Tupelo Press Announces the Results of the 2019 Dorset Prize

Tupelo Press is delighted to announce that Afterfeast by Lisa Hiton of Deerfield, Illinois, has been selected by Mary Jo Bang to win the 2019 Tupelo Press Dorset Prize. Hiton receives a $3,000 cash prize, a writing residency, publication by Tupelo Press, and national distribution.

Lisa Hiton’s poems have appeared in Lambda Literary MagazineNew South, LinebreakHayden’s Ferry Review, and The Paris-American among others. Author of the chapbook Variation on Testimony (CutBank Literary), she serves as Interviews Editor of Cosmonauts Avenue and as Senior Poetry Editor of The Adroit Journal. She holds an MFA in Poetry from Boston University, an M.Ed. in Arts in Education from Harvard University, and a B.S. in Film from Boston University. Afterfeast is Lisa Hiton’s first full-length book of poetry.

Judge’s Citation:

These brilliant poems are covertly grounded in metaphysical questions, such as: Where is the line between one’s ever-evolving consciousness and the only slightly more static ‘material’ world? And the brain, is that behavior or matter? And love, what’s that? To explore these questions, vast categories and fluid distinctions are fractured and then woven back together to create an oracular, constructed self—a like-minded speaker, who, like us, has five senses as well as countless more that extend perception into other realms. This speaker lives in a dream world of her own making that is set, like a body inside its skin, in the real world that chance has granted her. She—American, Jewish, lesbian—lives inside history and dislocation, inside death and its sister, persistence (“rotgut of pine needles. / Bees do a deathhurdle over the edge, yet I do not transform”). In “Kavala,” titled for the ancient Greek city that was once known as Neapolis (new city) the moon says: ‘I // tell you / what this silence stands for’. The voice of the timeless lyric moon is the poet’s voice. Her voice becomes the voice of Time talking to Space about what it is to be human. And yet, in the world of these poems, as in our world, we also have Formica, Pringles, melting butter and a matching yellow swimsuit. In other words, we have all the realities: the real, the surreal, the unreal, and the existential irreal. We need them all because any self, poetic construct or flesh-and-blood, inhabits all of these and stays busy trying to make sense of the ways in which they intersect. Mary Jo Bang

Runners-Up for the Dorset Prize:

Sarah Mangold of Edmonds, Washington for Her Wilderness Will Be Her Manners
Meredith Stricker of Carmel, California for re-wilding 


Danielle Blau of Ridgewood, New York for peep
Mark J. Brewin, Jr. of Northampton, Massachusetts for Atomysticism 
John De Stefano of New York, New York for The Roadless Travels
John DeWald of Bogart, Georgia for Angular Chorus
Anna Elkins of Jacksonville, Oregon for Hope of Stones
Nava EtShalom of Philadelphia, Pennsylvania for The Knives We Need
Kerry James Evans of Auburn, Alabama for The Eventual Pomegranate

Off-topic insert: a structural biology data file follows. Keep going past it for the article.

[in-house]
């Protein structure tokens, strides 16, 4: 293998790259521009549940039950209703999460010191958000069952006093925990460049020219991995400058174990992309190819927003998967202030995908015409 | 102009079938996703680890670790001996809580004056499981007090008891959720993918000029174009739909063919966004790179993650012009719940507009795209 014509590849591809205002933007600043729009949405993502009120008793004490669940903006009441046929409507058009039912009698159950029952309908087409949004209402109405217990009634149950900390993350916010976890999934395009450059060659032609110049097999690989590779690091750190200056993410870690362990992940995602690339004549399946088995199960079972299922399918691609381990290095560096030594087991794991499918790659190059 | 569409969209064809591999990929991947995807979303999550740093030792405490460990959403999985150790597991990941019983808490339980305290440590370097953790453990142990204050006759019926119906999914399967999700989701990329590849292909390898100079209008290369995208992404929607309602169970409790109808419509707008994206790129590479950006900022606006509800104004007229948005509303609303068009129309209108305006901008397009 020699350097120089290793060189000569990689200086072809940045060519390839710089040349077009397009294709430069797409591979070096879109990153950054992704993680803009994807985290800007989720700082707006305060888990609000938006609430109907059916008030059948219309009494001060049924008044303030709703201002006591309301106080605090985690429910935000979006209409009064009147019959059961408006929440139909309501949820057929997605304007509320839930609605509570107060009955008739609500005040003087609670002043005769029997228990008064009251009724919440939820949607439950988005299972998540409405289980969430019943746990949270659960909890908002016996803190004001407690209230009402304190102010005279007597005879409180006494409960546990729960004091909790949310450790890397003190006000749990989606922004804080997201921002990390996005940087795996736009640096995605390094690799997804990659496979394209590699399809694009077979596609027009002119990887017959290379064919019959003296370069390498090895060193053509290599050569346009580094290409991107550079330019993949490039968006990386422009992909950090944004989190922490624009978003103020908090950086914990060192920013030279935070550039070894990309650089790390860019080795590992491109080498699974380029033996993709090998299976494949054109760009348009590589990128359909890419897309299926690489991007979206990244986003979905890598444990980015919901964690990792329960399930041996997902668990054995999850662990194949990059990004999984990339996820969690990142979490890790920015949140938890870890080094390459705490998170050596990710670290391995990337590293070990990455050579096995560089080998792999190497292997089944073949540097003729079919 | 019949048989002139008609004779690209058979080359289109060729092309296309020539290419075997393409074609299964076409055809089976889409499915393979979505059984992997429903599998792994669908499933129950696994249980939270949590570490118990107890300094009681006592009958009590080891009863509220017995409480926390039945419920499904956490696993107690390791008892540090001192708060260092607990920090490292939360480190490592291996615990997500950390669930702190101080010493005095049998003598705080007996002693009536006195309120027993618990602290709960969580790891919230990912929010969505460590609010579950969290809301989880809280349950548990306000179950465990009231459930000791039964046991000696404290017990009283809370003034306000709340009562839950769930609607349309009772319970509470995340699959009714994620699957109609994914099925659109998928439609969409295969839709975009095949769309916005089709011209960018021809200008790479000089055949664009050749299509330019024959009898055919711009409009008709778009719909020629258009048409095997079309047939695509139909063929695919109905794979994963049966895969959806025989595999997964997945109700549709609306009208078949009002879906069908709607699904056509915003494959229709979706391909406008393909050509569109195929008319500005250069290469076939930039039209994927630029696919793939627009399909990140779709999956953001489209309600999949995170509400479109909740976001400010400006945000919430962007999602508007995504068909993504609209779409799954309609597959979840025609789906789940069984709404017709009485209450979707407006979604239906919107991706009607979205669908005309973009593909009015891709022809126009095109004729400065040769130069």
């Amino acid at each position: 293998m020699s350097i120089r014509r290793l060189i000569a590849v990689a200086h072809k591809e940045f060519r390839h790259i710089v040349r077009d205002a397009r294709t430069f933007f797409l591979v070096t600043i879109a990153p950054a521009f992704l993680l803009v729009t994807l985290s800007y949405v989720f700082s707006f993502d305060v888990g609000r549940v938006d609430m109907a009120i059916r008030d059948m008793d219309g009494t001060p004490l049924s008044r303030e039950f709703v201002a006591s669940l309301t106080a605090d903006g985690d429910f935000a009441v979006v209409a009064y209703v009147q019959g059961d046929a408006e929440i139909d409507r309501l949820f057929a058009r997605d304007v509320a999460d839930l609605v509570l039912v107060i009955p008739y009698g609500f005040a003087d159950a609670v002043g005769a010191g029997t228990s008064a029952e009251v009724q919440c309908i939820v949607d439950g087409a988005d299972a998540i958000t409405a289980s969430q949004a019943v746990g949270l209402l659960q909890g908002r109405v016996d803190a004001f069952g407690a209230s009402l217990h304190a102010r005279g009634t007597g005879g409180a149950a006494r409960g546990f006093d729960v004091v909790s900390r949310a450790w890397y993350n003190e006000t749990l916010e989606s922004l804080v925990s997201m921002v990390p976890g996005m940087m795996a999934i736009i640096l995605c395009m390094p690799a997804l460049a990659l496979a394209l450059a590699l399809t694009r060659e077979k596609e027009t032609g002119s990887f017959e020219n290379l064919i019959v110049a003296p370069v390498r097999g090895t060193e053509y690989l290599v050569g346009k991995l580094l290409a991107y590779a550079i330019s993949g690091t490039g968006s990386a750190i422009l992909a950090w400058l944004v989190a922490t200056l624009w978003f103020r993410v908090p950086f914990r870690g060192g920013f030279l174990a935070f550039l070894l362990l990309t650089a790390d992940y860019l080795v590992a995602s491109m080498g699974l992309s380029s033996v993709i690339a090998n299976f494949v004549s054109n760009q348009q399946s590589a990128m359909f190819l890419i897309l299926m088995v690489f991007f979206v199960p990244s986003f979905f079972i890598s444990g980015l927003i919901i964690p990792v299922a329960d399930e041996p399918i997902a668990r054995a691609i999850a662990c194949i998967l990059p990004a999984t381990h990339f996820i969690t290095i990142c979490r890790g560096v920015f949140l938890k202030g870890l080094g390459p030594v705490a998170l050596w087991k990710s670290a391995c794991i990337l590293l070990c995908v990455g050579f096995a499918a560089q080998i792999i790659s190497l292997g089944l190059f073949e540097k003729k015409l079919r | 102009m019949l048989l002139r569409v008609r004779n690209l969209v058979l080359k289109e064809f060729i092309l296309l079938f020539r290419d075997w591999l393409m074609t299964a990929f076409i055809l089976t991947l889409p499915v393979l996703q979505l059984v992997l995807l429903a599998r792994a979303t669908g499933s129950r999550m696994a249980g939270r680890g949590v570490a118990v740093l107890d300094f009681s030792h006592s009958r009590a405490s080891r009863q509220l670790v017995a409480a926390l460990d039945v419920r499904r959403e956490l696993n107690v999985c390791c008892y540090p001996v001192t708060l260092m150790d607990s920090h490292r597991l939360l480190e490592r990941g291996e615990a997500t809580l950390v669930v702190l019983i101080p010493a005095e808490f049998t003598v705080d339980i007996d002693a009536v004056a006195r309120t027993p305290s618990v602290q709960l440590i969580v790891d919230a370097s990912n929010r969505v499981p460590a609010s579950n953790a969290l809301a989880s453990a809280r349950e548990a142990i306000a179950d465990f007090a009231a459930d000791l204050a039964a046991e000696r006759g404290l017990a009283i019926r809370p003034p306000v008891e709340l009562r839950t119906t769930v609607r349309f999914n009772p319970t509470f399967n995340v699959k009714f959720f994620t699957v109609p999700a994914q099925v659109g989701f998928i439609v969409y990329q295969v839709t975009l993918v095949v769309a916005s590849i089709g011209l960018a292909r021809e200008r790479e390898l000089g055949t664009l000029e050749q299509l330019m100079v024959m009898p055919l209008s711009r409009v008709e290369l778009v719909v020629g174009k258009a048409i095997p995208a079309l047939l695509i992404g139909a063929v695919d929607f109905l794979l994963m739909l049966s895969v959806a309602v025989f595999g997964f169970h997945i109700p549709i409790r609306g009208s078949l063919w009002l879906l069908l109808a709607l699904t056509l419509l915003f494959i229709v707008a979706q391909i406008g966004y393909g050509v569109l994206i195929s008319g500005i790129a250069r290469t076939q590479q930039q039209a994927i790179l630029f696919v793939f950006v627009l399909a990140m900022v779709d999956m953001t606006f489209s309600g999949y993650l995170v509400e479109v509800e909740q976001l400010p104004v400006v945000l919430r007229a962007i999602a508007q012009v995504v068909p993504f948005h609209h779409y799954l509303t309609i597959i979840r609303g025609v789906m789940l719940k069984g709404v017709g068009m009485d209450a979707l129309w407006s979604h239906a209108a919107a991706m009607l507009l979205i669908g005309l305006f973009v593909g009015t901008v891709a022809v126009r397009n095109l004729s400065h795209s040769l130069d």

Rodney Gomez of Brownsville, Texas for Arsenal with Praise Song
Rochelle Hurt of Pittsburgh, Pennsylvania for Screen Tests for Girls
Catherine Imbriglio of Riverside, Rhode Island for [Numeracy]
Peter Krumbach of Del Mar, California for Man Inside An Unprepared Piano
Cameron McGill of Moscow, Idaho for There, There
Elizabeth Metzger of Pacific Palisades, California for Lying In
Elizabeth-Astrid Powell of Underhill, Vermont for Atomizer


Diana Adams of Edmonton, Alberta, Canada for Imported Poems
S. Brook Corfman of Chicago, Illinois for No Emotion
Daniel Coudriet of Richmond, Virginia for Museum People
Marlon Fick of Odessa, Texas for The Tenderness and the Wood
Kat Finch of Ypsilanti, Michigan for After Omens
Jeannine Hall Gailey of Woodinville, Washington for Flare
Noah Eli Gordon of Denver, Colorado for Cake
Judy Halebsky of Oakland, California for Sky of Wu
Alice Jones of Berkeley, California for Vault
Anita Olivia Koester of Charlottesville, Virginia for The Cartography of Grief
Stuart Lishan of Delaware, Ohio for An Archeology of Light
Matt Morton of Dallas, Texas for Improvisation without Accompaniment
Caitlin Roach of Henderson, Nevada for Inheriting Bodies / American Landscapes
Stephanie Schlaifer of Saint Louis, Missouri for Well Waiting Room
Katherine Soniat of Charlotte, North Carolina for My Antiquity

We wish to congratulate Lisa Hiton, our two runners’-up, finalists and semifinalists, and all who entered manuscripts in the Dorset Prize for delighting us with a stunning number of terrific submissions. By your writing, each of you joins in the solitary and so-important work of making poetry. Many, many thanks to our judge, Mary Jo Bang, for blessing us with the so-very-hard (and largely unsung) work of selecting a winner and runners’-up, and for writing a superbly thoughtful citation. 

Please bear in mind that the Berkshire Prize for a First of Second Book of Poetry is open now, judged by Oliver de la Paz. See submission guidelines here.